David G. Browning – firstname.lastname@example.org
139 Old North Road
Kingston, RI 02881
Peter M. Scheifele
Univ. of Cincinnati
Cincinnati, OH 45267
Popular version of paper 3aAB11 presented at the 2014 167th ASA Meeting in Providence, Rhode Island.
Dictionaries define BRAY as “the sound a donkey makes,” which of course is true but hardly describes this complex and expressive vocalization. A bray is a series of sounds produced by alternating inhaling (“Hees”) with exhaling (“Haws”). During each cycle more breath is given out during the “haw” than is taken in during the “hee” so, as with all deficits, the piper must eventually be paid and after a number of cycles the brayer is breathless.
Donkeys can be considered the most complex and variable brayers (some donkeys’ brays even have a “haw-hee” sequence rather than the more common “hee-haw”) but they are not alone in the braying business. Their cousin, the Grevy’s zebra, is a conservative brayer, with short “haws” allowing the maximum number of cycles before running out of breath. On the other hand, a donkey may at times greatly reduce its cycles by a large expenditure of breath on a spectacularly long haw. Unlike “haws” that can vary in length, “hees” are short for all brays, so that a long “hee” could not be utilized to compensate for a long “haw.”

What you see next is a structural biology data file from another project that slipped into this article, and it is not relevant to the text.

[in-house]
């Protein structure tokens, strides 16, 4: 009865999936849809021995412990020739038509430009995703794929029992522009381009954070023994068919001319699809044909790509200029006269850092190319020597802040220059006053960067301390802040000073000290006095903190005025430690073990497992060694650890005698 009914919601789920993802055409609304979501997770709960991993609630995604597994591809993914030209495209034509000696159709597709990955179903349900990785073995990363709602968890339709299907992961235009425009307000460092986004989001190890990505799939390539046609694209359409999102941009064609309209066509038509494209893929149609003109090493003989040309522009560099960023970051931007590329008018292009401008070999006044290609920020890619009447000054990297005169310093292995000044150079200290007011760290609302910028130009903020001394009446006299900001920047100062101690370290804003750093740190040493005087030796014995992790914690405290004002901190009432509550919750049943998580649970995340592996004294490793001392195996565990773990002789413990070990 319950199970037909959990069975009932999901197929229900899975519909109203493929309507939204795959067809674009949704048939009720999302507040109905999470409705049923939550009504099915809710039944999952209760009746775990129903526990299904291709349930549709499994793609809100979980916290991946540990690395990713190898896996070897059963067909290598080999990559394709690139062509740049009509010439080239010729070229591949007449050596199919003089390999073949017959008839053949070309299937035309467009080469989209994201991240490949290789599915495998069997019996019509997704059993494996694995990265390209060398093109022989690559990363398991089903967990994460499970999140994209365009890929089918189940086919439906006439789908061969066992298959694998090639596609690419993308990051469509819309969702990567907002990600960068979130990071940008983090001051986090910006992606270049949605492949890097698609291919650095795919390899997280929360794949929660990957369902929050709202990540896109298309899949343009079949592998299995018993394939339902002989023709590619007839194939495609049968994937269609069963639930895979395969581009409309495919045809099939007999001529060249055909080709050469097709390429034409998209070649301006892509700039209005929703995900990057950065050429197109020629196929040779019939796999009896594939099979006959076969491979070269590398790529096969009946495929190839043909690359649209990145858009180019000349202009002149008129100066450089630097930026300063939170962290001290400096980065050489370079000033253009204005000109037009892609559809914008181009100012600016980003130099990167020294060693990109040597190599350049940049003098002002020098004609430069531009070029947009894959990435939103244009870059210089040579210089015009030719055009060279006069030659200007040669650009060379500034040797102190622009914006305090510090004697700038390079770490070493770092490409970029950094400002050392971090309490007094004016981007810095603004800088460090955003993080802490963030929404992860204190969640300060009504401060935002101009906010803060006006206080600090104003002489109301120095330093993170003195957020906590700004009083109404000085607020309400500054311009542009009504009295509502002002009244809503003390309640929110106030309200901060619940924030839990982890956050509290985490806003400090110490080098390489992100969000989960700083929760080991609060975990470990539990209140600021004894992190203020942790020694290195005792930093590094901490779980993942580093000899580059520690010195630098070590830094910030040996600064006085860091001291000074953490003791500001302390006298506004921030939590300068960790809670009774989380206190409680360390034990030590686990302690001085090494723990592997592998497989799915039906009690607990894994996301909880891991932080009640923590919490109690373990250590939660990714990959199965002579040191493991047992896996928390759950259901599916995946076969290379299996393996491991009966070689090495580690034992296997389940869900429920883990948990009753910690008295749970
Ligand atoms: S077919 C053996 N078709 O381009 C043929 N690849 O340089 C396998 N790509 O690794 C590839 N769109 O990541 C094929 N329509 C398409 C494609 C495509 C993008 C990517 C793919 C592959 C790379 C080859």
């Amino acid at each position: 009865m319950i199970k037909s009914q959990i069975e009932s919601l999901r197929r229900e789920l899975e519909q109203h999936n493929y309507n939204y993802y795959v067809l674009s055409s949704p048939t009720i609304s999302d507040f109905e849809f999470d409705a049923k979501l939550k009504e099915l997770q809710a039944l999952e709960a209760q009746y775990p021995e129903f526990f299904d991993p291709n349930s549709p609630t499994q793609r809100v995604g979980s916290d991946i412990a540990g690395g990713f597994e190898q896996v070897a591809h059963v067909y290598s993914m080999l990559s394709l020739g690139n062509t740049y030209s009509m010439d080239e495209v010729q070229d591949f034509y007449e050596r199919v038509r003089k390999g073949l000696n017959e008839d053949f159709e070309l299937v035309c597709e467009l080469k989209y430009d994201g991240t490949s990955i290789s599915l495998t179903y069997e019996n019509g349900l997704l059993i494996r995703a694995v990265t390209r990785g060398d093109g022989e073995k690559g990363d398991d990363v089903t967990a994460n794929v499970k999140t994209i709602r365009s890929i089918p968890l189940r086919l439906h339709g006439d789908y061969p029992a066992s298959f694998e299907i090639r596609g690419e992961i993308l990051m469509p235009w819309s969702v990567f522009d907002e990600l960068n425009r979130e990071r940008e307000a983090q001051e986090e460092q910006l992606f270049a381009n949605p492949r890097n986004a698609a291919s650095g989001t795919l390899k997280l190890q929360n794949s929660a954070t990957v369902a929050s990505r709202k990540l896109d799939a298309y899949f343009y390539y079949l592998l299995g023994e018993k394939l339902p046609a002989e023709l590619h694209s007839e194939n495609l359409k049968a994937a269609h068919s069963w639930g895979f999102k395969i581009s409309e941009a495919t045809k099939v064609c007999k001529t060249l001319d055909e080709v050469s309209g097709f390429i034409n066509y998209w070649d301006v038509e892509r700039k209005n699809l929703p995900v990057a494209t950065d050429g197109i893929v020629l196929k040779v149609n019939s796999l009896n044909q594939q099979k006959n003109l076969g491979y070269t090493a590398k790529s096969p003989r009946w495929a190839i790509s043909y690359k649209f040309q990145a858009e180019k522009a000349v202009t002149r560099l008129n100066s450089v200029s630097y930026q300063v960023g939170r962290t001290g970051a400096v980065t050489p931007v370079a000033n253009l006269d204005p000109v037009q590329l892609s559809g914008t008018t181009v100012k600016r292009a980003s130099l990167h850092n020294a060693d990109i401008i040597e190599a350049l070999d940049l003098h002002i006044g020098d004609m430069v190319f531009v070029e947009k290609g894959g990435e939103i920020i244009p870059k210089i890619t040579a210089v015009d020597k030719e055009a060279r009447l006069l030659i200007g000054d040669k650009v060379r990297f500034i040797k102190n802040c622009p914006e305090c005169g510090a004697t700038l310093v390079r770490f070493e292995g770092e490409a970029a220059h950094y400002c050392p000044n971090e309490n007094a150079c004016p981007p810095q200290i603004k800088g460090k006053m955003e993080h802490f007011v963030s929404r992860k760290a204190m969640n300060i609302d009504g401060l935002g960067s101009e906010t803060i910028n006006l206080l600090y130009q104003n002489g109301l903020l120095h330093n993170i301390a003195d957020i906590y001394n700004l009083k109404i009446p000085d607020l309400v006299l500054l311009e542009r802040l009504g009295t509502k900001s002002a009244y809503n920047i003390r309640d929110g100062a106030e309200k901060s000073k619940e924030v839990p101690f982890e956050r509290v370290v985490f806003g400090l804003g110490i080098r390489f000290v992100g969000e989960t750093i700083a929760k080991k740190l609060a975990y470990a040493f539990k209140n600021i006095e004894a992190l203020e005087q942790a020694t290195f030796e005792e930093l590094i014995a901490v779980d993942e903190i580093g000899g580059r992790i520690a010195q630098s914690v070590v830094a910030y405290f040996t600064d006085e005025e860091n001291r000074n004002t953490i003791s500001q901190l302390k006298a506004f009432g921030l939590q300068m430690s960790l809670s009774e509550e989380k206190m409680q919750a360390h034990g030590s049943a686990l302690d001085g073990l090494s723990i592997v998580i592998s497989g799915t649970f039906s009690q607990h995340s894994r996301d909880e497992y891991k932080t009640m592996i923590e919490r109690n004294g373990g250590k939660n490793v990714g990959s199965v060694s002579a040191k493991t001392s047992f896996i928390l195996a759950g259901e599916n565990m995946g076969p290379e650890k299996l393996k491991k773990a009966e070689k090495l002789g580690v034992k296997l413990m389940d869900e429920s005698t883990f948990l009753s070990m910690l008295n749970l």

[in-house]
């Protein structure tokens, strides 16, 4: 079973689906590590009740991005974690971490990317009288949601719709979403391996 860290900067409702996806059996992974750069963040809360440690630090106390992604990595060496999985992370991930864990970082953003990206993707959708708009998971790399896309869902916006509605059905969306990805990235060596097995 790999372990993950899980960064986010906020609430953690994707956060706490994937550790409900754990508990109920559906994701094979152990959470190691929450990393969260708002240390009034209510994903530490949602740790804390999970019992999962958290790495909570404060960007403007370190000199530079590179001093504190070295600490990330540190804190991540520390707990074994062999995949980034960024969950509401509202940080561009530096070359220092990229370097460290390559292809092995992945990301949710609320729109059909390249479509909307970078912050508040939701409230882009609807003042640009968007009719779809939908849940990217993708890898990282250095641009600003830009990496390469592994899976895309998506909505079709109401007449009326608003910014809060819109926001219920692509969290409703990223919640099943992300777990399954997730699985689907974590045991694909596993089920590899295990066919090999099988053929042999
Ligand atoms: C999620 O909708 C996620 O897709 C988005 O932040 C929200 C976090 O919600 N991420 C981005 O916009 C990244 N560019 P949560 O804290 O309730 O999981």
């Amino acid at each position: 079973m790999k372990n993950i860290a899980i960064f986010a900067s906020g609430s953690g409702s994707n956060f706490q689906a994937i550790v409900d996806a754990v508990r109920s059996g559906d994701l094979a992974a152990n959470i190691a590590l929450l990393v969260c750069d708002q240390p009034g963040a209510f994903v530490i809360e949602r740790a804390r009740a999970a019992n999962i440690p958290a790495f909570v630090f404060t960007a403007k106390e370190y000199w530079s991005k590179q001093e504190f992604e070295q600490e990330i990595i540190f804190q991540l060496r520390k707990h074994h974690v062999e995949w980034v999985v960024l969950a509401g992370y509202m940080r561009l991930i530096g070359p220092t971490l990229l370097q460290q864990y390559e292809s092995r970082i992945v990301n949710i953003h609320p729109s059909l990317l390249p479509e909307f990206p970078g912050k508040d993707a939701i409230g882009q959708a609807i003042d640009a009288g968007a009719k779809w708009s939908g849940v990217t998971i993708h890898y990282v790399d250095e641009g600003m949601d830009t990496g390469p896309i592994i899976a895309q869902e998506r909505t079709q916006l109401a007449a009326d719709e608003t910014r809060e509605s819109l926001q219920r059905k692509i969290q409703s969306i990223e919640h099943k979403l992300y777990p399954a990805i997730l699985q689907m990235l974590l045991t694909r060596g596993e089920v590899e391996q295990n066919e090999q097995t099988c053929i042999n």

The third and last member of the brayer club is perhaps surprisingly a bird, the African (or more descriptively the Jackass) penguin. This small penguin is commonly seen in zoos because they live in more moderate temperatures than, for example, the larger Emperor penguins of the Antarctic. The African penguins “haw” with relatively steady tones, acoustically more structured like a cow’s “moo” that the [infopopup tag=frequency] variability characteristic of equines like the donkey and zebra. Next time you have a chance listen for a bray, it may leave you breathless too.